Rivalries are one of the cornerstones of sports. They fuel a contest with more passion, more drive and more will to succeed than nearly any other circumstance. Separated by less than 10 miles and 12 stops on the Red Line and with a rivalry that dates back more than a century, the Chicago Cubs and Chicago White Sox are no exception. However, scheduling changes within the past few years negatively changed the way the rivalry plays out, for the teams and especially for the fans and the city.
Since playing each other for the first official time in the 1906 World Series, the two teams faced off in occasional exhibition games that meant nothing in the context of each team’s respective season. With the introduction of interleague play in 1997 the exhibitionary nature of the contest became legitimate and the series had a new format, with three games at Wrigley Field and three games at U.S. Cellular Field. It typically began on a weekend in mid May and concluded sometime during the week in June or July, allowing for the maximum number of fans and thus the maximum amount of energy in the stands. As a result, the games themselves were electrifying, both in terms of the final results and the on-field antics. It’s impossible to forget the 2006 brawl, when the benches cleared after Cub catcher Michael Barrett slugged A.J. Pierzynski of the White Sox. Incidents like that one become part of the fabric of the city’s storied baseball past.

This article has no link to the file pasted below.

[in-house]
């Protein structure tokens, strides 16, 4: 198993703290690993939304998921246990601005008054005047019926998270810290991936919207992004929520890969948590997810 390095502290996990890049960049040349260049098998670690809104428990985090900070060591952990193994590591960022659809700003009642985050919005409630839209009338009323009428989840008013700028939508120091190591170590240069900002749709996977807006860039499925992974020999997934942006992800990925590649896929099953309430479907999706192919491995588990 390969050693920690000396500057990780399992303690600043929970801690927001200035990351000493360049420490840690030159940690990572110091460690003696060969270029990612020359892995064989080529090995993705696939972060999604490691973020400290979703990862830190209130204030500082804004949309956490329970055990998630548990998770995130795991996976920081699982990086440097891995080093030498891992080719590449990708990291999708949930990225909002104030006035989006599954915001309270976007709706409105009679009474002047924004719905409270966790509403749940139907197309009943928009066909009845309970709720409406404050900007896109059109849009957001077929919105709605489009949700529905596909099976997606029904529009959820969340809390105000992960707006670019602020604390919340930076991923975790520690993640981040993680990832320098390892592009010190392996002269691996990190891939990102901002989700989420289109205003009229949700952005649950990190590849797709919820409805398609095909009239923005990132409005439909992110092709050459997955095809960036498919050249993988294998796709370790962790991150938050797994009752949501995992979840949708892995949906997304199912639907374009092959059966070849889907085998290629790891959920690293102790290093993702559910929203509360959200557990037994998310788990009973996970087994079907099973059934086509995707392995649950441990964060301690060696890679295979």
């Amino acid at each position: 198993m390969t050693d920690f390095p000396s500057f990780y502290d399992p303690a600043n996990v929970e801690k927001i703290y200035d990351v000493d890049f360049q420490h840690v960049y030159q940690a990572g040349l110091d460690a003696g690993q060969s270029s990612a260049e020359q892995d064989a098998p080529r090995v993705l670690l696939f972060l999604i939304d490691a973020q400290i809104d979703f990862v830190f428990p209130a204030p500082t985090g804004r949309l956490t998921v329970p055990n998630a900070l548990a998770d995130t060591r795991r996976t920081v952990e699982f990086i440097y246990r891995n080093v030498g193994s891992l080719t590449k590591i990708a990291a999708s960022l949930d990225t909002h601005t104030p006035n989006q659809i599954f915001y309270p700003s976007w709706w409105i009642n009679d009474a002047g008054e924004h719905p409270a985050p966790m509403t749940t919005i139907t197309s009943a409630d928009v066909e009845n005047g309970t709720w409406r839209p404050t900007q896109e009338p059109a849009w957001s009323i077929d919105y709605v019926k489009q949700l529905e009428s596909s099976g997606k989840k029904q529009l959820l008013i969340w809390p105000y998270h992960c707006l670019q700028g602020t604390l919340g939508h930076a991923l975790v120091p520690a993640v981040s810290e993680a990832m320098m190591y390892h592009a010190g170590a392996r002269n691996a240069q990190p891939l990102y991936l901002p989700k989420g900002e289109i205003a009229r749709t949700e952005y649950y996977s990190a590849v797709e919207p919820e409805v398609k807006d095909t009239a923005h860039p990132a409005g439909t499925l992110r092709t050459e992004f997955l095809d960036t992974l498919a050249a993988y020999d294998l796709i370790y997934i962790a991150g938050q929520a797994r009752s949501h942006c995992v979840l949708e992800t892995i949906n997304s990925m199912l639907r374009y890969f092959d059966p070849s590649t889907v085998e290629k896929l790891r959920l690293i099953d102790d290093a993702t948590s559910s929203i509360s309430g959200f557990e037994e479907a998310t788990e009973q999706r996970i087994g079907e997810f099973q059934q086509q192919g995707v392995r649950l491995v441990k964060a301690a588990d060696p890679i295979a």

However, when the Houston Astros abandoned the NL Central for the AL West last year, the nature of interleague play as a whole changed — changes that trickled down to the Crosstown Classic. The series downsized to four games squashed into the schedule in the middle of the week in the beginning of May, taking away any chance of warm weather or a sellout crowd.
As the White Sox and Cubs battled each other tonight in 30-degree temperatures and gusts of Wrigley Field wind strong enough to keep even the hits of Jose Abreu within the limits Friendly Confines, something continued to feel off. White Sox broadcaster Ken “Hawk” Harrelson he lamented the conditions and said that this isn’t how the rivalry was meant to be played. And he’s completely right.